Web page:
Making the Team / Edition 5 available in Paperback
|Edition description:||Older Edition|
|Product dimensions:||7.00(w) x 9.00(h) x 1.10(d)|
About the Author
An internationally recognized scholar, Thompson has published four books and over 65 articles in leading management journals and books. Thompson has received numerous awards and honors for her research, including the National Science Foundation Presidential Young Investigator Award, a fellowship at the Center for Advanced Study in the Behavioral Sciences at Stanford, California, and a grant from the Citigroup Behavioral Sciences Research Council of Citibank.
For more information about Leigh Thompson's teaching and research, please visit:
Table of Contents
PART I. THE BASICS OF TEAMWORK
1. Teams in Organizations: Facts and Myths
2. Performance and Productivity: Team Performance Criteria and Threats to Productivity
3. Rewarding Teamwork: Compensation and Performance Appraisals
PART II. INTERNAL DYNAMICS
4. Designing the Team: Tasks, People, and Processes
5. Team Identity, Emotion, and Development
6. Sharpening the Team Mind: Communication and Collective Intelligence
7. Team Decision Making: Pitfalls and Solutions
8. Conflict in Teams: Leveraging Differences to Create Opportunity
9. Creativity: Mastering Strategies for High Performance
PART III. EXTERNAL DYNAMICS
10. Networking, Social Capital, and Integrating across Teams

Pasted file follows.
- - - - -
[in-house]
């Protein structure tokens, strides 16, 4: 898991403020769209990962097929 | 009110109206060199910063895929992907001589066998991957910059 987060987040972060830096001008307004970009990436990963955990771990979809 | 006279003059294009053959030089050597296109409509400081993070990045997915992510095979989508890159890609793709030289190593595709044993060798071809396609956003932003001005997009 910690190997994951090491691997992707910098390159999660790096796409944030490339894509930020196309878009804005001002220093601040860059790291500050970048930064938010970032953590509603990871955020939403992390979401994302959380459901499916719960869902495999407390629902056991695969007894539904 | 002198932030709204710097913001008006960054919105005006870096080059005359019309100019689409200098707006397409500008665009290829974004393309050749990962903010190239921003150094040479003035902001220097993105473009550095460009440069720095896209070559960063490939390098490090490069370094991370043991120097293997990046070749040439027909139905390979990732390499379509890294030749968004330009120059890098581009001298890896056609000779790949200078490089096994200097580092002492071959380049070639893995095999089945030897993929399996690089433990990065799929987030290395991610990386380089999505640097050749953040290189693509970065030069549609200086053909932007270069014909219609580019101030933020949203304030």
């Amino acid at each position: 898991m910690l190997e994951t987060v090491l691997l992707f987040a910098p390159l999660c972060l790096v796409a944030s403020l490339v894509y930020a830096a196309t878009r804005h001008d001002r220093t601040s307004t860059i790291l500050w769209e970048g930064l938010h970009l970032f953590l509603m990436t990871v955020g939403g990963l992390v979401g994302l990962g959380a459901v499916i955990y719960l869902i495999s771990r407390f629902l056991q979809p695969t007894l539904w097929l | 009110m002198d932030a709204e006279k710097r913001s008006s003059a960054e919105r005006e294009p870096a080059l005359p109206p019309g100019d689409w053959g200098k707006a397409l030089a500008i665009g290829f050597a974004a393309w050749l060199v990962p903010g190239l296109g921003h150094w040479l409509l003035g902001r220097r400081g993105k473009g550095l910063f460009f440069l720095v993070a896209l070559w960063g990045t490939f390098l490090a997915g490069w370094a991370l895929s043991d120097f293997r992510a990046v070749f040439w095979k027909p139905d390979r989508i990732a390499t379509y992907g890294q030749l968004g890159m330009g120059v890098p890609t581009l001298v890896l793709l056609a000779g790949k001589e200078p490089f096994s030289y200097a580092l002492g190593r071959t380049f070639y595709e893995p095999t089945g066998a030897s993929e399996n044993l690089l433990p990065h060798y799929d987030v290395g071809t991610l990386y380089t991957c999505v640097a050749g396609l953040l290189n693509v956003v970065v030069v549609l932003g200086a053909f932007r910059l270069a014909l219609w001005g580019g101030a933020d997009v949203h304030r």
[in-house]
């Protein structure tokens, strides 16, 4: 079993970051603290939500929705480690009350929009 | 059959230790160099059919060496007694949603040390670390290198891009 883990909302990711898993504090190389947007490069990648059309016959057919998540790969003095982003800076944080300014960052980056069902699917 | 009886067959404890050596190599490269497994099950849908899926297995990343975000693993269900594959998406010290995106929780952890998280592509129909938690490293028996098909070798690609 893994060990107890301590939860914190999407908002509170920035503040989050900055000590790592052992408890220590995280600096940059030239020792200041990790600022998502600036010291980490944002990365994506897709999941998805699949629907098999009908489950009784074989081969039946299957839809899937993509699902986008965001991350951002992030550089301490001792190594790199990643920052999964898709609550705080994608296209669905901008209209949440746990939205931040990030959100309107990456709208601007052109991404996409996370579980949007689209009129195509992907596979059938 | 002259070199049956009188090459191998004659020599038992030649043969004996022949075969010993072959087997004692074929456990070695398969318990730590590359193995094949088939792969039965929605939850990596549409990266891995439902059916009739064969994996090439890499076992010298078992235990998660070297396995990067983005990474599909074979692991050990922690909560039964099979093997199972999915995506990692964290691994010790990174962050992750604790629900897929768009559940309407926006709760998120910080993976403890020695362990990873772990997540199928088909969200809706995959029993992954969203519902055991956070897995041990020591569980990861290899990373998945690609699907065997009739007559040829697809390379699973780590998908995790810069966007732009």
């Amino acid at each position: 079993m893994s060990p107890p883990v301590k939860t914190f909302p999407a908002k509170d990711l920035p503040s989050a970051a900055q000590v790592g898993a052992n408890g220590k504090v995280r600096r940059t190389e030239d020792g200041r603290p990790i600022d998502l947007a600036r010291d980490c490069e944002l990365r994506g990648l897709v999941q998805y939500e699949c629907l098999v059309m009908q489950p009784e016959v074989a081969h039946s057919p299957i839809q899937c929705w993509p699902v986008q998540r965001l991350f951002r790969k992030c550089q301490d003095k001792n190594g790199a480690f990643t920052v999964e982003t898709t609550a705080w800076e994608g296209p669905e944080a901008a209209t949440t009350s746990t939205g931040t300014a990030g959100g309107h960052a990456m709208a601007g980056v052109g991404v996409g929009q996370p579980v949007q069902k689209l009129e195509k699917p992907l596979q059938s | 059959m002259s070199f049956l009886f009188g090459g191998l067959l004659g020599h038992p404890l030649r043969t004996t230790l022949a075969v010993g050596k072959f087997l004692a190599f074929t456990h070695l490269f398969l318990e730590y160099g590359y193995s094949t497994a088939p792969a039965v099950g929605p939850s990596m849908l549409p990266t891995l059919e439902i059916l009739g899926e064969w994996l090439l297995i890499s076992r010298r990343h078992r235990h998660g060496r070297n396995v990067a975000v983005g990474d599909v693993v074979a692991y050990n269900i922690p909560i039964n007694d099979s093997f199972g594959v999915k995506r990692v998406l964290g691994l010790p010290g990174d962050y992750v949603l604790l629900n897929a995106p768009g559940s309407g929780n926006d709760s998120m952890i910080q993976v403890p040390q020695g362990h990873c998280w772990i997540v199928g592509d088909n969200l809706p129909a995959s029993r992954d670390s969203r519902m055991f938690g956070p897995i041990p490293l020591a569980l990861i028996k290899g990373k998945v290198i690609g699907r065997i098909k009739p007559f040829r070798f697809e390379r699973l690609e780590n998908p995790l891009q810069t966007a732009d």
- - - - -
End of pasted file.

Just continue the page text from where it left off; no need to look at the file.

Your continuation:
11. Leadership: Managing the Paradox
12. Interteam Relations: Competition and Cooperation
13. Teaming Across Distance and Culture
APPENDIX 1. Managing Meetings: A Toolkit
APPENDIX 2. Tips for Facilitators
APPENDIX 3. A Guide for Creating Effective Study Groups
APPENDIX 4. Example Items from Peer Evaluations and 360-Degree Performance Evaluations
The title of the book, Making the Team, has two audiences: leaders and team members. For the leader, the book directs itself toward how teams can be designed to function optimally; for those people who are members of teams, the book focuses on the skills necessary to be a productive team member.
Since the publication of the first version, many advances have occurred in team and group research. Every chapter has been updated with new information, new research, updated examples, and more. Specifically, I have made three major changes to the revised version of Making the Team:
- New, updated research: True to the book's defining characteristicproviding managers with the most up-to-date research in a digestible fashionI have included the latest research on teamwork and group behavior, thus keeping the book up-to-date and true to its strong research focus and theory-driven approach. The updated research also reports on the survey of executives that we have conducted at Kellogg for the past five years. The survey in the firstedition reported the responses of 149 managers and executives; the database of this survey has more than tripled, with a current total of 512 responses. In addition, more than 275 new research studies have been cited.
- More case studies: I have included more examples and illustrations of effective (as well as ineffective) teamwork. More than 130 new case studies and examples of actual company teams have been added. As before, each chapter opens with an example of a real team. Many of the concepts and techniques in the chapters are supplemented with illustrations and examples from real teams, both contemporary and historical. I do not use these examples to prove a theory; rather, I use them to illustrate how many of the concepts in the book are borne out in real-world situations.